Dinner table talk about passwords

Andrea TomkinsIn my previous post I briefly mentioned the issue of passwords. The topic of passwords may not be as top-of-mind as sexting or bullying, but it’s important, and it definitely deserves some attention at home. Consider this the next topic for your dinnertime conversation.

Good vs. bad passwords

When our kids first ventured online and needed to create passwords, we tried to educate them as much as possible about the importance of making strong passwords. And since tweens and teens seem to understand these issues better when we give them real life examples, that’s exactly what we did. A weak password can lead to identity theft (Teenspeak translation: how would you like it if a total stranger stole your Facebook profile and pretended to be you online?), monetary theft, (translation: Can you imagine someone stealing money out of your bank account or buying stuff on Paypal without you knowing?). There seems to be a new story about password leaks and hack attacks in the news every week, even with big brands we know like Adobe and Target. It’s scary stuff.

So how do you create a good password? Good question.

The trick is to create a password that’s easy for a kid to remember and impossible for friends to guess or bots to crack. Experts say the best passwords are 8-15 digits and include a combination of letters and numbers. It’s a bad idea to use any current and/or easily discoverable information in a password such as your name, your pet’s name, and your birthday. It’s also a bad idea to use one password for everything, because if a password gets out (via a massive leak, like what happened to Adobe recently) it can mean your other accounts may be compromised. Also: QWERTY and12345 are not very good passwords. Neither is the word: PASSWORD. You’d be amazed at how often people use them.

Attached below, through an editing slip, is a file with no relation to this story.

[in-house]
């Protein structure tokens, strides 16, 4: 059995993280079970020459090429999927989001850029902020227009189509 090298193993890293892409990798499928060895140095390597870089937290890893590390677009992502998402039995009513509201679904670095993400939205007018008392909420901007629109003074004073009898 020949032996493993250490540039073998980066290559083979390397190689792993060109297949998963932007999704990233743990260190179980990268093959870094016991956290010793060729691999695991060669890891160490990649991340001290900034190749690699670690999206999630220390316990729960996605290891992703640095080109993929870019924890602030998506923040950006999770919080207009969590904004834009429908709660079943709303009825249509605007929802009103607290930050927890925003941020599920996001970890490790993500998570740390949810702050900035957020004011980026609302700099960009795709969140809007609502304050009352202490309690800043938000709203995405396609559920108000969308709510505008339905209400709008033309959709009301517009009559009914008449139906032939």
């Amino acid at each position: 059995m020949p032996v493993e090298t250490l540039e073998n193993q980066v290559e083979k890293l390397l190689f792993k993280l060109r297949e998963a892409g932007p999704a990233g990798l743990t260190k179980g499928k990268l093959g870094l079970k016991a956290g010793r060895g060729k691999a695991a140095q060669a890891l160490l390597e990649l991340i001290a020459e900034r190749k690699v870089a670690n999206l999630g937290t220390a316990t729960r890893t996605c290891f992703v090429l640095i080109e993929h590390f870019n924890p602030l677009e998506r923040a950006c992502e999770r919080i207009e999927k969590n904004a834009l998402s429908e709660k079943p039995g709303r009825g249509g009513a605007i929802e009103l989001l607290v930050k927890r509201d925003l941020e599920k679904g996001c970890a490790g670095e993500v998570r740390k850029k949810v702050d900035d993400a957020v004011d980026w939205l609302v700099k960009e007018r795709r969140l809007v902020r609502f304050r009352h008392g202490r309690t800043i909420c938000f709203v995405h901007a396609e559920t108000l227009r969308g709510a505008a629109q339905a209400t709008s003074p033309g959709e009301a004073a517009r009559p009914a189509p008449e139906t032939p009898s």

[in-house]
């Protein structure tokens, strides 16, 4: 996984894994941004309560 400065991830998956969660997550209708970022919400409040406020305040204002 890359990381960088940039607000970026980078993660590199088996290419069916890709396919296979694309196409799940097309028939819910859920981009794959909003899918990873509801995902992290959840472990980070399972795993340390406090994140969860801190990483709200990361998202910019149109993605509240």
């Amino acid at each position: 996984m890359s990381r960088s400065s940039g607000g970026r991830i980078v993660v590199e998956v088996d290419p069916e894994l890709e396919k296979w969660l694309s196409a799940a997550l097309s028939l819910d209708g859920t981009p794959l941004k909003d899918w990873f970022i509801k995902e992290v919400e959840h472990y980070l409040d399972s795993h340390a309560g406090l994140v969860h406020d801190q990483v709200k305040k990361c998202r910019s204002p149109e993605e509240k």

I really like the idea of using a base phrase in a password, using the first letter from that phrase, and then adding on to that. So for example, take Mary Had A Little Lamb (MHALL), and then add what the password is for (i.e. Mac), and then a significant number on top of that, like an old classroom number. So in this case, the password to the Mac could be MHALLmac203. It’s even more effective if you add punctuation, so your password could become MH@LLm@c203. Voila! You have yourself a very good password!

What about sharing passwords with friends?

According to Young Canadians in a Wired World, a recent survey published by MediaSmarts, 59 per cent of students say they would “share the password to their social networking account, email account, or cell phone” with someone within their social circle. Personally, I don’t advocate my kids share their passwords with their friends, even if it’s their BFF. I’ve just seen too much drama, angst, and friendships come and go to trust that this is a good idea.

I asked my 13-year old about sharing passwords, and she told me that all her friends know her iPod password. “I don’t have anything to hide from them,” she said. But does she go so far as to share her Instagram and email passwords? The answer is no, she does not. (Phew.)

Should parents know their kids passwords?

According to the survey findings, younger students are more likely to share their passwords with their parents: 66 per cent of kids in Grade five would do so, but that number slides to 14 per cent by the time they hit Grade 11. It’s interesting to note that girls are actually more likely to share a password with their parents (45%, compared to 36% of boys). Boys in general are the least likely to share passwords with anyone.

While I don’t advocate snooping in our children’s accounts, I do think that parents should know the passwords to their children’s devices and promise to use it only in extreme emergencies, no matter how old the child may be.

It’s important to talk about what that a potential emergency could look like. If my kid is a little late coming home one night, it’s not sufficient reason to read their texts. If she didn’t make it home from babysitting, well, that’s a different story. Regardless, this all needs to be said out loud so there’s a mutual understanding. Here’s more dinner table fodder for you: define the word “emergency,” and talk about the importance of respecting one another’s personal privacy.

I asked my daughter whether she thinks we should know the password to her iPod, and this is what she said: “If I’m missing and police are looking for me, they can find out who I’ve recently talked to and see who’s recently contacted me. The iPod holds a lot of information that could be useful.”

You said it kid. Thanks for being so smart.